Author Topic: What's next for GOP?  (Read 6766 times)

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Offline Neurotic Guy

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Re: What's next for GOP?
« Reply #45 on: December 10, 2012, 07:33:31 PM »
I am speaking for myself only.  I am a fiscal conservative/social liberal who has belonged, at one time or another, to both parties.  I may be one of very few who like Hiliary (my gender "may" have something to do with that,  ;) I have felt for a while that she looks worn out and not  well, and in desparate need of a rest to recharge.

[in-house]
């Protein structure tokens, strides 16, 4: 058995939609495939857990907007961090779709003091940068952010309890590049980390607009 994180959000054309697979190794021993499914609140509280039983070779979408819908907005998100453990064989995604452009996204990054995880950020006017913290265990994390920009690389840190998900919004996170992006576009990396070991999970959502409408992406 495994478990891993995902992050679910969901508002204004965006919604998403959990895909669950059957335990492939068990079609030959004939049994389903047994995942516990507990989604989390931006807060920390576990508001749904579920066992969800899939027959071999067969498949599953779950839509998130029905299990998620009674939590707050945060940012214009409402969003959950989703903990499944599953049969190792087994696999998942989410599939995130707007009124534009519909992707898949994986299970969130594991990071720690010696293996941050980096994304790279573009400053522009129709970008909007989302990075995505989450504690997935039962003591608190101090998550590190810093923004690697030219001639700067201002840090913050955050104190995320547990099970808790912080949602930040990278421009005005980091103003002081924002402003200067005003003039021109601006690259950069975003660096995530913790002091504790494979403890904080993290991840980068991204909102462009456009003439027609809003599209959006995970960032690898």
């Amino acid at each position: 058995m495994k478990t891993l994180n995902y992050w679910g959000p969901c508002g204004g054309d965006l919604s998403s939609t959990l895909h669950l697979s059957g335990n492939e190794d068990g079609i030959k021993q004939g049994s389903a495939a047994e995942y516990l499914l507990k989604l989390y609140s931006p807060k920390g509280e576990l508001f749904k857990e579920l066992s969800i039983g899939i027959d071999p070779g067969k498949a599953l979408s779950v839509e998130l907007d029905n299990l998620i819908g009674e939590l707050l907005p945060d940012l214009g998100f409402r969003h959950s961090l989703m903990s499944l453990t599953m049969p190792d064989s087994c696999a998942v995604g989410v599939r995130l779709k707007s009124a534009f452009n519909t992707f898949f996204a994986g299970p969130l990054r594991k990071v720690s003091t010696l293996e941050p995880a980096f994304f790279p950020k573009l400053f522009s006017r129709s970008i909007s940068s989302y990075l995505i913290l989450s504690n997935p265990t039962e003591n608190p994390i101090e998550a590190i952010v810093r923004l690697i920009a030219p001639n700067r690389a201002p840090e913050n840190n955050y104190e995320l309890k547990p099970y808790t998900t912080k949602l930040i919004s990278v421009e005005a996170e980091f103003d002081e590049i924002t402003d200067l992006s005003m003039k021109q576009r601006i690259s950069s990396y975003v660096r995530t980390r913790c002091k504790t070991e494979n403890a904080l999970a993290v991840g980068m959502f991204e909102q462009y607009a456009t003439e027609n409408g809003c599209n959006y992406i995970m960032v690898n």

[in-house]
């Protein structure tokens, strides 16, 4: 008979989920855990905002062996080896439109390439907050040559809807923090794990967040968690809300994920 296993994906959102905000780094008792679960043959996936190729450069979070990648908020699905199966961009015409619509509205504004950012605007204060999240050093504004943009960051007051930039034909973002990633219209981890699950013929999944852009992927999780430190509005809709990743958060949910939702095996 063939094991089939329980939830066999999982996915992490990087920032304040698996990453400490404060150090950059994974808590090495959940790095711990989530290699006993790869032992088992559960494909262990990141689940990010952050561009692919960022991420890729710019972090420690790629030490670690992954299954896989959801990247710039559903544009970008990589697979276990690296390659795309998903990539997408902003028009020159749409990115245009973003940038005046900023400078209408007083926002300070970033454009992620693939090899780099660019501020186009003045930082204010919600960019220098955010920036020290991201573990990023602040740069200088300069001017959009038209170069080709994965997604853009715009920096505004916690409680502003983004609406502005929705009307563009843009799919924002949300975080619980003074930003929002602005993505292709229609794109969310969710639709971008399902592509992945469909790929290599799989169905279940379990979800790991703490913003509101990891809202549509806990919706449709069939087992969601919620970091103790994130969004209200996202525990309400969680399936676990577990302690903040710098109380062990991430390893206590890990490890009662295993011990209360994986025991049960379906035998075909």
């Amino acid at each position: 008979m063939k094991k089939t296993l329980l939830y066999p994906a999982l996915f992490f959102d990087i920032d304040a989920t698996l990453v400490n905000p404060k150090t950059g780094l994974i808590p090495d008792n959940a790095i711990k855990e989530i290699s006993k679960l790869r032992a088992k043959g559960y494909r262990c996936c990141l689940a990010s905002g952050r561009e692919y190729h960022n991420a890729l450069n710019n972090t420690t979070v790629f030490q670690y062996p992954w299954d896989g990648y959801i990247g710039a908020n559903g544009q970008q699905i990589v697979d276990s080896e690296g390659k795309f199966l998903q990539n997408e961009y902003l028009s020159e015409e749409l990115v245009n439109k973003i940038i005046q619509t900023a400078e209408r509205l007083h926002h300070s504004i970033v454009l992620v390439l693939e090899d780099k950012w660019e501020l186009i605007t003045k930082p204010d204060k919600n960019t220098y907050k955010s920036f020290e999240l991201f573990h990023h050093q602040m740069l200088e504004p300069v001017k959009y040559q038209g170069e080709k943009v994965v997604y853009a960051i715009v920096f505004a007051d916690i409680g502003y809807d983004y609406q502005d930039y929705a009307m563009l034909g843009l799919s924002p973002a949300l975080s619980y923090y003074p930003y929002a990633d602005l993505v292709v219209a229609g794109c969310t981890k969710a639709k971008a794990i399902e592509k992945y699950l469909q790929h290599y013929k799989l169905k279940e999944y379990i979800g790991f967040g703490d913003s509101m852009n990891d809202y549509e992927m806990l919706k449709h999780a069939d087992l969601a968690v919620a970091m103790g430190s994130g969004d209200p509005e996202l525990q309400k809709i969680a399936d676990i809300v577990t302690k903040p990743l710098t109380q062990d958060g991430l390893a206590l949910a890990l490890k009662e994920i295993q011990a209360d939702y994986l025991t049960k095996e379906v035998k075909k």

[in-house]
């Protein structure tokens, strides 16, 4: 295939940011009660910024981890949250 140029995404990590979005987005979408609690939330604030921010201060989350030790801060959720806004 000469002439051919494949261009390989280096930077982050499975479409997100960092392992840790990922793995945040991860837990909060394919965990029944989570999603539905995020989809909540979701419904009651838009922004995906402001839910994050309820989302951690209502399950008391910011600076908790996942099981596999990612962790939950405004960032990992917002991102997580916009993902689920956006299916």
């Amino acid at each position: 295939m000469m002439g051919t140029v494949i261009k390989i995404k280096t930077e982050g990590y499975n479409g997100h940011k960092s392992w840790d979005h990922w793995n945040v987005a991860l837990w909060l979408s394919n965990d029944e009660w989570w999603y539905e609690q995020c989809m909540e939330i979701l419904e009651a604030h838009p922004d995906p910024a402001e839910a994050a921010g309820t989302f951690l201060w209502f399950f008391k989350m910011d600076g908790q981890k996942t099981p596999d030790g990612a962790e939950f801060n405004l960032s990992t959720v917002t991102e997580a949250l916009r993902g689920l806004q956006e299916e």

The last election cycle I had problems with both parties. 

As a Floridian for the past 15 years, I would support Jeb Bush if he ran.  I thought he was an excellent governor and I said that on this blog a few years ago.  His policies seem to me to be more conservative/middle of the road, and that is how I like it.    Having a wife who is from Mexico might possibly help him with the Hispanic population.  I thought Condoleeza Rice was an excellent Secretary of State, and would love for her to agree to be candidate for vice president...thus far she has not been interested in that.
 
I am afraid, however, that people may consider Jeb running  to be establishing something of a "dynasty" and that may work against him.

I do think that it is way to early to speculate on possible candidates, even though I have now done it, too.  :-[